Have you ever looked at someone’s life—maybe an Olympian, an athlete, or just someone you admire—and thought you could never be as disciplined as they are? We’ve all been there. It’s easy to feel like discipline is reserved for the most talented among us. But discipline doesn’t develop overnight. It’s born from small changes made consistently over time.
Pastor Craig Groeschel says it this way: “The small decisions no one sees produce the results that everyone wants.”
That Olympian has spent their entire life pursuing that medal. From early morning wake-ups to long hours of training to choosing to eat and rest well—their success was not a one-time event but the product of daily decisions that added up. And that’s how discipline works.
We know how the cycle normally goes. Maybe at the beginning of the year, you set some resolutions for yourself. Maybe this is the year you’ll eat well or go to the gym or start reading the Bible every day. But then by February, some of our old habits creep in. We miss a day. We have a cheat week. And then we’re back to square one.
But we can’t give up every time we give in. If we do, we’ll never develop discipline. So, where can we start? How can we make sure that this year, we pursue the greater reward of discipline?
We have to start small, stay consistent, and pre-decide our disciplines. In fact, the best way to start and stay disciplined is by remembering your reason for doing it in the first place. Why? Because you can overcome a painful discipline with a powerful principle.
We see this play out several times in Daniel’s story. Daniel and his friends were kidnapped by the Babylonians, who changed their names and began to indoctrinate them in the Babylonian culture. But Daniel worshiped the true God and didn’t want to make compromises.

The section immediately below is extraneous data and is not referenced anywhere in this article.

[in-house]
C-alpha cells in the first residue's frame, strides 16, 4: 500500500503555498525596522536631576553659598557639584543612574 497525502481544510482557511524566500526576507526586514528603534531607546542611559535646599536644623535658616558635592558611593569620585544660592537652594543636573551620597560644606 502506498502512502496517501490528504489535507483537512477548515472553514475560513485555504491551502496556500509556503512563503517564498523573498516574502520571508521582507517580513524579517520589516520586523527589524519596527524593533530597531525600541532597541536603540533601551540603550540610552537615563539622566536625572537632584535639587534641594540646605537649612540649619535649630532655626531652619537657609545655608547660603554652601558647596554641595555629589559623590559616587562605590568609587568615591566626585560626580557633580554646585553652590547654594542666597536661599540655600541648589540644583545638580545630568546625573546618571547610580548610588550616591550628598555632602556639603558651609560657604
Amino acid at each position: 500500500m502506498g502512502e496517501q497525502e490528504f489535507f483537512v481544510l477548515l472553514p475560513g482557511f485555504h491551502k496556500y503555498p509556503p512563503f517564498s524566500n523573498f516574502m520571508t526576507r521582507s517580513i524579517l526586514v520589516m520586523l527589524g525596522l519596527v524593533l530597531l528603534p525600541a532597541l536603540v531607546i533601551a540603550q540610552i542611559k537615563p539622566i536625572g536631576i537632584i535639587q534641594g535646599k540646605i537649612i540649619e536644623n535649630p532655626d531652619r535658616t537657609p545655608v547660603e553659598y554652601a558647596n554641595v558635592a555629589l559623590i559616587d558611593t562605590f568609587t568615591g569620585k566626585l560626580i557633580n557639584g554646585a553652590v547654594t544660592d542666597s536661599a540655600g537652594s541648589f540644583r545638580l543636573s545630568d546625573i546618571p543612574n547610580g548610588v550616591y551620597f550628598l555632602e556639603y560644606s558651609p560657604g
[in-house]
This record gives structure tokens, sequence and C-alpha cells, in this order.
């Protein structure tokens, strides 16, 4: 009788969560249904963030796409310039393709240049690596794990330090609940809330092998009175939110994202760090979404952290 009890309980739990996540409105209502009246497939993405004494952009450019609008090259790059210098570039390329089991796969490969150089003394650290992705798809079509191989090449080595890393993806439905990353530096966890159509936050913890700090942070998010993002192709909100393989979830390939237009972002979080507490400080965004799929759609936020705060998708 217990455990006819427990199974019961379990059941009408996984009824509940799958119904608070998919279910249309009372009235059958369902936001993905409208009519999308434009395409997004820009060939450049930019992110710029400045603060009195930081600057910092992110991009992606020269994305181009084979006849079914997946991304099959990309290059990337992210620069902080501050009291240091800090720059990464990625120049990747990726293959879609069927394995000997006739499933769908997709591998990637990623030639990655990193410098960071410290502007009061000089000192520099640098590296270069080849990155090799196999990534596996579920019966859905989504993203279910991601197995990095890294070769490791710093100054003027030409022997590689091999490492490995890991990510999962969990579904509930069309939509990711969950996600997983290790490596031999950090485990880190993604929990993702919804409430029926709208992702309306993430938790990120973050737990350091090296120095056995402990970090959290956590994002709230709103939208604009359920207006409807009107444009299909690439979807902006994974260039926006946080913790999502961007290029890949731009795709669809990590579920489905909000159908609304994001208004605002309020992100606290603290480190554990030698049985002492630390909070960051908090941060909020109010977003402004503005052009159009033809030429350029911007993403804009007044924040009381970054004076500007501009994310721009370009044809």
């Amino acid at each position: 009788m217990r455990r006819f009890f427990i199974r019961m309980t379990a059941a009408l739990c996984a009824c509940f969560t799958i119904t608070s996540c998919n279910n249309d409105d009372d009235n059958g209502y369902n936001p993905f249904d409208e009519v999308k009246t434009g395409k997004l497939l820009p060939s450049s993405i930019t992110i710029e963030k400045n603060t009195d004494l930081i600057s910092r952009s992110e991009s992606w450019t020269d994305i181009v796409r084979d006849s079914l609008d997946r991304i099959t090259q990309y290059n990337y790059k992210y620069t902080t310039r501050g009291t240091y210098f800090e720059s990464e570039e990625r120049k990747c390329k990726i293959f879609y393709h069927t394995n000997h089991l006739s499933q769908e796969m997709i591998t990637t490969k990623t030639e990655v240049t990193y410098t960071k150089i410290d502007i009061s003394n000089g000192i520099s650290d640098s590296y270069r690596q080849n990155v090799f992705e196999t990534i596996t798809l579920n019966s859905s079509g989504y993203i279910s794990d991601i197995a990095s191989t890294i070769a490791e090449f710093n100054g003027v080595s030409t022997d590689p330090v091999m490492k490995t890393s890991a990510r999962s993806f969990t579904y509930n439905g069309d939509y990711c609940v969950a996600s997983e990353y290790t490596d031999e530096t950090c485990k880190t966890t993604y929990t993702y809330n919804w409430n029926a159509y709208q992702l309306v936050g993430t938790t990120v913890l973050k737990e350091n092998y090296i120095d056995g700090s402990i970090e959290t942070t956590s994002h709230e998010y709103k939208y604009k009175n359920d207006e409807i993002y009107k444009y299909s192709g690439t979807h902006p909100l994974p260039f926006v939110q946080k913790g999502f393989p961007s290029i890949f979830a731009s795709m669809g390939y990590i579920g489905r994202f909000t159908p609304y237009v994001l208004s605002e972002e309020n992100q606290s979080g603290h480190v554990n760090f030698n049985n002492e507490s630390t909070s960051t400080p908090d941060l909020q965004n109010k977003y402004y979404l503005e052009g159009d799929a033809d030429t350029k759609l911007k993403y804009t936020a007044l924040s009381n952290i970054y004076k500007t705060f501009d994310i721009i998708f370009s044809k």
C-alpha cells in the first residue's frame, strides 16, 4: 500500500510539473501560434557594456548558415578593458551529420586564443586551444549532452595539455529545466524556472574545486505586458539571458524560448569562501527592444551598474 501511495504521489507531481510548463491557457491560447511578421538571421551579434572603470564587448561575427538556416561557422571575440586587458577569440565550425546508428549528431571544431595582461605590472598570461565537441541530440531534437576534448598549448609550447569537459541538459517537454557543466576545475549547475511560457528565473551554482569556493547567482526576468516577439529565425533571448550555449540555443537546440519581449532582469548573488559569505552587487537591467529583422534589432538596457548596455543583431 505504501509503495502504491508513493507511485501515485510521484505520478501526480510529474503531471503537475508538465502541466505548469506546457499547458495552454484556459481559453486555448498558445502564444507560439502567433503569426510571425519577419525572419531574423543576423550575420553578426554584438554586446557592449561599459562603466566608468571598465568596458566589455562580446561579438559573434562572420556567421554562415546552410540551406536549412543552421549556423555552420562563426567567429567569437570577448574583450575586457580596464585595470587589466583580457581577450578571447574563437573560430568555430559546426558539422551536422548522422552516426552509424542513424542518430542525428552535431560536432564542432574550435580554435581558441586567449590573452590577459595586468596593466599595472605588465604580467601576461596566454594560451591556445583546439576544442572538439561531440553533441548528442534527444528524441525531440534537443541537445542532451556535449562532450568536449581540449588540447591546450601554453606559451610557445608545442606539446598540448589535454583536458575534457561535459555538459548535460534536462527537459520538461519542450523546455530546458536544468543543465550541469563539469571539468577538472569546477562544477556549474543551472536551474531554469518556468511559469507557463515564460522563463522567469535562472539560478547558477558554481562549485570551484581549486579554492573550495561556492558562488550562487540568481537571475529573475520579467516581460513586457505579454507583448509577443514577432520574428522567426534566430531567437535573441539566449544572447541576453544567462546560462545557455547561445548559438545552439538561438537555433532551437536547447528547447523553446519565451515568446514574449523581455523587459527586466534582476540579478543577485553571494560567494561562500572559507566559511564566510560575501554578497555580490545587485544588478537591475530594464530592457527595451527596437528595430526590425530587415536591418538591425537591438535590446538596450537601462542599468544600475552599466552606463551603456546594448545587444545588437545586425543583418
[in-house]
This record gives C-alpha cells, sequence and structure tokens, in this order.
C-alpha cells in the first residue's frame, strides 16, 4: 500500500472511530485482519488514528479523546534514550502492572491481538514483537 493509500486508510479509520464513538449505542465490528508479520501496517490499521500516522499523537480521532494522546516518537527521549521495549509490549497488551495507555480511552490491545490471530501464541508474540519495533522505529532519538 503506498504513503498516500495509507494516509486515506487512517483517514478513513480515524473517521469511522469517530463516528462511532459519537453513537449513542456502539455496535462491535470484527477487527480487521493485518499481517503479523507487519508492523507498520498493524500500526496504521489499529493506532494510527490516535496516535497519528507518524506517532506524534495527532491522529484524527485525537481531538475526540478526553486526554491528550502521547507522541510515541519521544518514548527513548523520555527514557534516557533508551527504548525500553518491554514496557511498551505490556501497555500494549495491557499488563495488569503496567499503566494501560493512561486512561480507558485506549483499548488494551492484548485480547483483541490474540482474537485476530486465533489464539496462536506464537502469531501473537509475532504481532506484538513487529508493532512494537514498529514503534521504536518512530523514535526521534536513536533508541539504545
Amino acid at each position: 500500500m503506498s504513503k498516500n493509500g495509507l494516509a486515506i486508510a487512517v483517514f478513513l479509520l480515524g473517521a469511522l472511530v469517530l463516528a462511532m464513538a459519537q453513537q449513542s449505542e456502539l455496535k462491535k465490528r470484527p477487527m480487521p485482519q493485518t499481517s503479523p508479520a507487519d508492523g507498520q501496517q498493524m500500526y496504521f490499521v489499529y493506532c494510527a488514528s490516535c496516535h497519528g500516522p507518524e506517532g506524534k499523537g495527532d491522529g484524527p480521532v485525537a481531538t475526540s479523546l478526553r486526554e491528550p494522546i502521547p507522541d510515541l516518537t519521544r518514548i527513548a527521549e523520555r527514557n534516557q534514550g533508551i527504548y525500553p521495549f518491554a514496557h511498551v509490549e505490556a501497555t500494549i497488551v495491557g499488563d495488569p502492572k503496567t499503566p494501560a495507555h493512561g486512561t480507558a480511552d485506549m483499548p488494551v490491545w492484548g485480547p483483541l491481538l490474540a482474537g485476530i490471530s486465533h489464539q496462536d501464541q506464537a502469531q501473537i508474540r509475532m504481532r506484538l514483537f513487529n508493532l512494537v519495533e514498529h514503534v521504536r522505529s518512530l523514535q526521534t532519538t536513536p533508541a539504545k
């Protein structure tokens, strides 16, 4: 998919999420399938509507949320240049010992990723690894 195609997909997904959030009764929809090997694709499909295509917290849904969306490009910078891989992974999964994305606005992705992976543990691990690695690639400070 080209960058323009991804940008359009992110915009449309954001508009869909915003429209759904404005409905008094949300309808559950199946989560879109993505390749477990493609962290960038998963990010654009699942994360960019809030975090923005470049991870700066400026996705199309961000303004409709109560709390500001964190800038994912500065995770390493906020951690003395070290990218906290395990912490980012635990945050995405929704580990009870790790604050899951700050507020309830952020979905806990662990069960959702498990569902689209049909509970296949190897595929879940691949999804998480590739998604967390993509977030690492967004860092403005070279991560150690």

Enter the power of a pre-decision. Daniel knew the food his captors were giving to him was offered up to idols, which was dishonoring to God. So, he decided not to eat it. Here’s how strong his resolve was:
But Daniel was determined not to defile himself by eating the food and wine given to them by the king. He asked the chief of staff for permission not to eat these unacceptable foods. Daniel 1:8 NLT
Daniel made a decision before he was tempted. He didn’t wait until the overpowering scent of the food weakened his resolve. Before he was tempted, he decided to be disciplined. And he knew his principle for saying no was more powerful than the temptation to say yes.
After only eating vegetables, Daniel and his friends turned out to be the strongest men among them all. And Daniel kept making disciplined decisions like this throughout his life.
Later on, King Nebuchadnezzar decided to force everyone to worship a gold statue. Daniel and his friends refused, and God showed up in a powerful way. Many years later, King Darius issued a decree requiring people to pray only to him. Daniel again refused, continuing to pray to God as was his regular practice.
Pretty incredible story, right? But Daniel couldn’t make those tough decisions without daily surrendering to God through a small habit of prayer. So, if you want to be disciplined, start with small changes. Choose one habit to start. And pick one principle to keep you steady. Like Daniel, that pre-decision to do what’s right over what’s easy will pay off in the long run.